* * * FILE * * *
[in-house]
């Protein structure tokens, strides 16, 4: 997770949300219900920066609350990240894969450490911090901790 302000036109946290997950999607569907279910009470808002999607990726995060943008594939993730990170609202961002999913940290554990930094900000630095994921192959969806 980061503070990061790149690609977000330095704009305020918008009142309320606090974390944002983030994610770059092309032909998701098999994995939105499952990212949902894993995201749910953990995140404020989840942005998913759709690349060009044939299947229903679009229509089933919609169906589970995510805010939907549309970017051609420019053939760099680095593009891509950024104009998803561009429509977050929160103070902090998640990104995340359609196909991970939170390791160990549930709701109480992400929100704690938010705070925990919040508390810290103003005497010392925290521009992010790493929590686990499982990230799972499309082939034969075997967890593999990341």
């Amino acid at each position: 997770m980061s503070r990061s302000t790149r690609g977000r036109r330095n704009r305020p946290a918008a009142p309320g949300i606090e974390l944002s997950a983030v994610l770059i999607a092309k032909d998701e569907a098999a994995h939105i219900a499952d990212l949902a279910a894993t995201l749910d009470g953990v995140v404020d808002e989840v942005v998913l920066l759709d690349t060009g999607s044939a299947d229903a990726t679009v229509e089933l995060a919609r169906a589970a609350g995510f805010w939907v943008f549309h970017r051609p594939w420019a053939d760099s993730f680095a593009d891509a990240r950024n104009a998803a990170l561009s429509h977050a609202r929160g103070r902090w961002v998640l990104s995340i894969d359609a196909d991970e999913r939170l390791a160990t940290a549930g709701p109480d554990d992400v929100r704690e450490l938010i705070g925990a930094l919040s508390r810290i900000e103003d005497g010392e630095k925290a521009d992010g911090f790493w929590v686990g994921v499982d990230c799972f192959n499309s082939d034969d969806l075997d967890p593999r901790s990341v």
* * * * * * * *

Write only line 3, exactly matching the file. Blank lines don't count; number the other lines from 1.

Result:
């Amino acid at each position: 997770m980061s503070r990061s302000t790149r690609g977000r036109r330095n704009r305020p946290a918008a009142p309320g949300i606090e974390l944002s997950a983030v994610l770059i999607a092309k032909d998701e569907a098999a994995h939105i219900a499952d990212l949902a279910a894993t995201l749910d009470g953990v995140v404020d808002e989840v942005v998913l920066l759709d690349t060009g999607s044939a299947d229903a990726t679009v229509e089933l995060a919609r169906a589970a609350g995510f805010w939907v943008f549309h970017r051609p594939w420019a053939d760099s993730f680095a593009d891509a990240r950024n104009a998803a990170l561009s429509h977050a609202r929160g103070r902090w961002v998640l990104s995340i894969d359609a196909d991970e999913r939170l390791a160990t940290a549930g709701p109480d554990d992400v929100r704690e450490l938010i705070g925990a930094l919040s508390r810290i900000e103003d005497g010392e630095k925290a521009d992010g911090f790493w929590v686990g994921v499982d990230c799972f192959n499309s082939d034969d969806l075997d967890p593999r901790s990341v």